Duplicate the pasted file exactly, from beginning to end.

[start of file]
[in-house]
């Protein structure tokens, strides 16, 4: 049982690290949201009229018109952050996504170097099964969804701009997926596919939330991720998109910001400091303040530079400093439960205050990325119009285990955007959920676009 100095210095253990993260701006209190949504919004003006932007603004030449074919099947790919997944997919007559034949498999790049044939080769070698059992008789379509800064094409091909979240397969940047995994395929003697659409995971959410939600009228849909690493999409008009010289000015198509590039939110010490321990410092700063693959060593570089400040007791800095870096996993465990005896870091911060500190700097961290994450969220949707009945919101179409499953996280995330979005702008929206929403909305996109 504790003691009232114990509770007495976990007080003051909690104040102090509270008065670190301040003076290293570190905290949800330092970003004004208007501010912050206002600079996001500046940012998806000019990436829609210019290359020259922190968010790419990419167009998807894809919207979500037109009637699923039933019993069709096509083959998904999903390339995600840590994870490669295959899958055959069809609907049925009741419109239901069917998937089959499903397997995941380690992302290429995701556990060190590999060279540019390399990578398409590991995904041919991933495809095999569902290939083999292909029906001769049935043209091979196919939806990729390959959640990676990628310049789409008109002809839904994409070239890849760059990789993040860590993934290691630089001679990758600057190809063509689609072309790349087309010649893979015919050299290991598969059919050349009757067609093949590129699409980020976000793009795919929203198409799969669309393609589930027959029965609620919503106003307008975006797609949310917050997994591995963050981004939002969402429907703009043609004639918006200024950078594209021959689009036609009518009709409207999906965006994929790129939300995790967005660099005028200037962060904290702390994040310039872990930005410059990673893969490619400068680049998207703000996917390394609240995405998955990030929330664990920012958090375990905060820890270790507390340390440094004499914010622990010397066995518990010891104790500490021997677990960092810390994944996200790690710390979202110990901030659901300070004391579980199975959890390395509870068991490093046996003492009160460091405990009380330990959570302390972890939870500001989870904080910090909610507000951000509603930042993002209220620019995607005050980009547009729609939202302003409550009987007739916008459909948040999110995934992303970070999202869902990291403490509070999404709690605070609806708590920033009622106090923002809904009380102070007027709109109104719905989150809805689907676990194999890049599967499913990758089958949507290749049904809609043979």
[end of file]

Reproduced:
[in-house]
């Protein structure tokens, strides 16, 4: 049982690290949201009229018109952050996504170097099964969804701009997926596919939330991720998109910001400091303040530079400093439960205050990325119009285990955007959920676009 100095210095253990993260701006209190949504919004003006932007603004030449074919099947790919997944997919007559034949498999790049044939080769070698059992008789379509800064094409091909979240397969940047995994395929003697659409995971959410939600009228849909690493999409008009010289000015198509590039939110010490321990410092700063693959060593570089400040007791800095870096996993465990005896870091911060500190700097961290994450969220949707009945919101179409499953996280995330979005702008929206929403909305996109 504790003691009232114990509770007495976990007080003051909690104040102090509270008065670190301040003076290293570190905290949800330092970003004004208007501010912050206002600079996001500046940012998806000019990436829609210019290359020259922190968010790419990419167009998807894809919207979500037109009637699923039933019993069709096509083959998904999903390339995600840590994870490669295959899958055959069809609907049925009741419109239901069917998937089959499903397997995941380690992302290429995701556990060190590999060279540019390399990578398409590991995904041919991933495809095999569902290939083999292909029906001769049935043209091979196919939806990729390959959640990676990628310049789409008109002809839904994409070239890849760059990789993040860590993934290691630089001679990758600057190809063509689609072309790349087309010649893979015919050299290991598969059919050349009757067609093949590129699409980020976000793009795919929203198409799969669309393609589930027959029965609620919503106003307008975006797609949310917050997994591995963050981004939002969402429907703009043609004639918006200024950078594209021959689009036609009518009709409207999906965006994929790129939300995790967005660099005028200037962060904290702390994040310039872990930005410059990673893969490619400068680049998207703000996917390394609240995405998955990030929330664990920012958090375990905060820890270790507390340390440094004499914010622990010397066995518990010891104790500490021997677990960092810390994944996200790690710390979202110990901030659901300070004391579980199975959890390395509870068991490093046996003492009160460091405990009380330990959570302390972890939870500001989870904080910090909610507000951000509603930042993002209220620019995607005050980009547009729609939202302003409550009987007739916008459909948040999110995934992303970070999202869902990291403490509070999404709690605070609806708590920033009622106090923002809904009380102070007027709109109104719905989150809805689907676990194999890049599967499913990758089958949507290749049904809609043979």